# The balanced ANOVA model with random effects

Posted on July 29, 2017 by Stéphane Laurent
Tags: maths, statistics

$$\newcommand{\indic}{\mathbf{1}}$$ $$\newcommand{\perpoplus}{\overset{\perp}{\oplus}}$$ $$\newcommand{\RR}{\mathbb{R}}$$

## The balanced ANOVA model with random effects

The balanced ANOVA model is used to model a sample $$y=(y_{ij})$$ with a tabular structure: $y=\begin{pmatrix} y_{11} & \ldots & y_{1J} \\ \vdots & y_{ij} & \vdots \\ y_{I1} & \ldots & y_{IJ} \end{pmatrix},$ $$y_{ij}$$ denoting the $$j$$-th response in group $$i$$.

In the model with random effects, it is assumed that the observations $$y_{ij}$$ are generated in two steps. First, the group means $$\mu_i$$ are independently generated according to a Gaussian distribution $${\cal N}(\mu, \sigma^2_b)$$ where $$\mu$$ is the overall mean and $$\sigma^2_b$$ is the so-called between variance. Second, the responses $$y_{ij}$$, $$j =1,\ldots,J$$, for each group $$i$$, are independently distributed according to a Gaussian distribution $${\cal N}(\mu_i, \sigma^2_w)$$ with within variance $$\sigma^2_w$$ and mean $$\mu_i$$. Shortly, the model can be written: $\begin{cases} \mu_i \sim_{\text{iid}} {\cal N}(\mu, \sigma^2_b) & i=1, \ldots, I \\ (y_{ij} \mid \mu_i) \sim_{\text{iid}} {\cal N}(\mu_i, \sigma^2_w) & j = 1, \ldots, J \end{cases}.$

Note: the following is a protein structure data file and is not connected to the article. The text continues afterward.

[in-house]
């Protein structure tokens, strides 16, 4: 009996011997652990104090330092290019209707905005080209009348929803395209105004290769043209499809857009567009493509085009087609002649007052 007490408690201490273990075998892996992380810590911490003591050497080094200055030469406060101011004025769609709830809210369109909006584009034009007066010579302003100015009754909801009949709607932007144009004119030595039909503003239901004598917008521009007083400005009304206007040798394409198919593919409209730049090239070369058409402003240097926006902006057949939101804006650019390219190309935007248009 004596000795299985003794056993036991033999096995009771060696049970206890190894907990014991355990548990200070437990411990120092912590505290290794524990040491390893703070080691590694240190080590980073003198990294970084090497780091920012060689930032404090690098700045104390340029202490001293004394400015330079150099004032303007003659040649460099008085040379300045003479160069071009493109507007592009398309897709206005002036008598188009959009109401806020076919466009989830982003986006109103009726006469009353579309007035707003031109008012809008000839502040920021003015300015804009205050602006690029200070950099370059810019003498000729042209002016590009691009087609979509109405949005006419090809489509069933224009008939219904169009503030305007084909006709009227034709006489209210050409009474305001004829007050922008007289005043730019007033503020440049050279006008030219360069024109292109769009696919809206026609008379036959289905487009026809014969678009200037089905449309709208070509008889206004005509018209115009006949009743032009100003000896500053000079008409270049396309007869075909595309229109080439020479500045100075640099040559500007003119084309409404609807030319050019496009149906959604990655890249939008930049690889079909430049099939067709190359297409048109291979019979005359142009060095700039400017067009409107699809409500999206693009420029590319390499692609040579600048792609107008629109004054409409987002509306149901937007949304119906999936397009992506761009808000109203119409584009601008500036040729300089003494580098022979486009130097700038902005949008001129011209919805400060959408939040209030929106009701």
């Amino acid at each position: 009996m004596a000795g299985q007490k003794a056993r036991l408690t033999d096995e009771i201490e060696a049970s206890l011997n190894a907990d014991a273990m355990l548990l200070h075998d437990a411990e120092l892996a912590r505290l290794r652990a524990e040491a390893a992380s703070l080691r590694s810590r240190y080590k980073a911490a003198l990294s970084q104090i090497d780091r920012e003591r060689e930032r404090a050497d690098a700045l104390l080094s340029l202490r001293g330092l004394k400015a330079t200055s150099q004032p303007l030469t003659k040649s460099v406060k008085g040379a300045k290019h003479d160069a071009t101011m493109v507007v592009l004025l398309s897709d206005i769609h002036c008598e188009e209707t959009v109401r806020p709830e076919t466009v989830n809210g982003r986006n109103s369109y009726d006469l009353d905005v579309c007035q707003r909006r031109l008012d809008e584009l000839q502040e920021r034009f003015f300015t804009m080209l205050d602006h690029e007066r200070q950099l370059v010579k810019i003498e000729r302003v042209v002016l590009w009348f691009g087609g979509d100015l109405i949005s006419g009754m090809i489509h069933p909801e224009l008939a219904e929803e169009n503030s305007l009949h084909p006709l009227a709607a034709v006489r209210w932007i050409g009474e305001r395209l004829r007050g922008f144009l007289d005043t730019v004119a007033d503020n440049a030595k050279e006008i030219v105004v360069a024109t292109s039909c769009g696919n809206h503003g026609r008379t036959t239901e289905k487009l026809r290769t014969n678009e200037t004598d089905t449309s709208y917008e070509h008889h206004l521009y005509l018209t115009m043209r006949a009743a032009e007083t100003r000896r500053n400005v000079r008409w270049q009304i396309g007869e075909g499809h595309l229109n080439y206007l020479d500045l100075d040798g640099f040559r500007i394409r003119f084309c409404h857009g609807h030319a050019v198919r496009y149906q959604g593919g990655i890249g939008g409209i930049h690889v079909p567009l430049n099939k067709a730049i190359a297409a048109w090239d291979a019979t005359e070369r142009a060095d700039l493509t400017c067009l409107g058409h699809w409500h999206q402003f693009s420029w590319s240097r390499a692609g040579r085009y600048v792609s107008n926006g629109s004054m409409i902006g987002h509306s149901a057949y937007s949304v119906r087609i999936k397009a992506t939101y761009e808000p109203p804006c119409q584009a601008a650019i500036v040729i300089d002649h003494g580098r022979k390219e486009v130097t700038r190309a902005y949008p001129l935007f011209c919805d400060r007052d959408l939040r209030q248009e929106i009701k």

An equivalent writing of this model, and from now on using capital letters for random variables, is $Y_{ij} = \mu + \sigma_bA_{i} + \sigma_wG_{ij},$ where all random variables $$A_i$$ and $$G_{ij}$$ are independent and $$\sim {\cal N}(0,1)$$.

## The three summary statistics $$\bar{Y}_{\bullet\bullet}$$, $$SS_b(Y)$$, $$SS_w(Y)$$

Using the tensor product language introduced in this article, the model can be written $Y = \mu({\bf 1}_I\otimes{\bf 1}_J) + \sigma_b A\otimes\indic_J +\sigma_wG, \qquad A \sim SN(\RR^I), \quad G \sim SN(\RR^I\otimes\RR^J).$

The overall mean $$\bar{Y}_{\bullet\bullet}$$ is given by the projection of $$Y$$ on the subspace $$[{\bf 1}_I]\otimes[{\bf 1}_J]$$:
$P_{[{\bf 1}_I]\otimes[{\bf 1}_J]} Y = \bar{Y}_{\bullet\bullet}({\bf 1}_I\otimes{\bf 1}_J).$